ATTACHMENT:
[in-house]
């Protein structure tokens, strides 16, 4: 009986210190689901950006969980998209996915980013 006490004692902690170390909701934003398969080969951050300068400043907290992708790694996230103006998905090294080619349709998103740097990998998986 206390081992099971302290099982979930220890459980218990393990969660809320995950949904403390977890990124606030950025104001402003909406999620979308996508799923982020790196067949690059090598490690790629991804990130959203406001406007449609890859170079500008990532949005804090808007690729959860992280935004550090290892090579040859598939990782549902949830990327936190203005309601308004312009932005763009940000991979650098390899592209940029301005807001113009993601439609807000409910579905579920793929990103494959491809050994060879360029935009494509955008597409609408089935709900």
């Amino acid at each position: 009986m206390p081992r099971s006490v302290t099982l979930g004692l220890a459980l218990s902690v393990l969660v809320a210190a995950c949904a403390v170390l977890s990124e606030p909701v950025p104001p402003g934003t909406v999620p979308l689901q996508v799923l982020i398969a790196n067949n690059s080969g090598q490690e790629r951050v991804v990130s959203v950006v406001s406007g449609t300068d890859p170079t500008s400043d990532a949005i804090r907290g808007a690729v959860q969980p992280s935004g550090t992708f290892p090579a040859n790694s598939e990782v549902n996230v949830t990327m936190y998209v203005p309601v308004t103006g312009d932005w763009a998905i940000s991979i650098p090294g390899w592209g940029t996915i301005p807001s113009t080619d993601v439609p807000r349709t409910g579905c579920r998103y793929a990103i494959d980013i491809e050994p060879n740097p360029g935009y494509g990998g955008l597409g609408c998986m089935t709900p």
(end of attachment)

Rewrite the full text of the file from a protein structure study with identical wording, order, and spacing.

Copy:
[in-house]
């Protein structure tokens, strides 16, 4: 009986210190689901950006969980998209996915980013 006490004692902690170390909701934003398969080969951050300068400043907290992708790694996230103006998905090294080619349709998103740097990998998986 206390081992099971302290099982979930220890459980218990393990969660809320995950949904403390977890990124606030950025104001402003909406999620979308996508799923982020790196067949690059090598490690790629991804990130959203406001406007449609890859170079500008990532949005804090808007690729959860992280935004550090290892090579040859598939990782549902949830990327936190203005309601308004312009932005763009940000991979650098390899592209940029301005807001113009993601439609807000409910579905579920793929990103494959491809050994060879360029935009494509955008597409609408089935709900």
């Amino acid at each position: 009986m206390p081992r099971s006490v302290t099982l979930g004692l220890a459980l218990s902690v393990l969660v809320a210190a995950c949904a403390v170390l977890s990124e606030p909701v950025p104001p402003g934003t909406v999620p979308l689901q996508v799923l982020i398969a790196n067949n690059s080969g090598q490690e790629r951050v991804v990130s959203v950006v406001s406007g449609t300068d890859p170079t500008s400043d990532a949005i804090r907290g808007a690729v959860q969980p992280s935004g550090t992708f290892p090579a040859n790694s598939e990782v549902n996230v949830t990327m936190y998209v203005p309601v308004t103006g312009d932005w763009a998905i940000s991979i650098p090294g390899w592209g940029t996915i301005p807001s113009t080619d993601v439609p807000r349709t409910g579905c579920r998103y793929a990103i494959d980013i491809e050994p060879n740097p360029g935009y494509g990998g955008l597409g609408c998986m089935t709900p």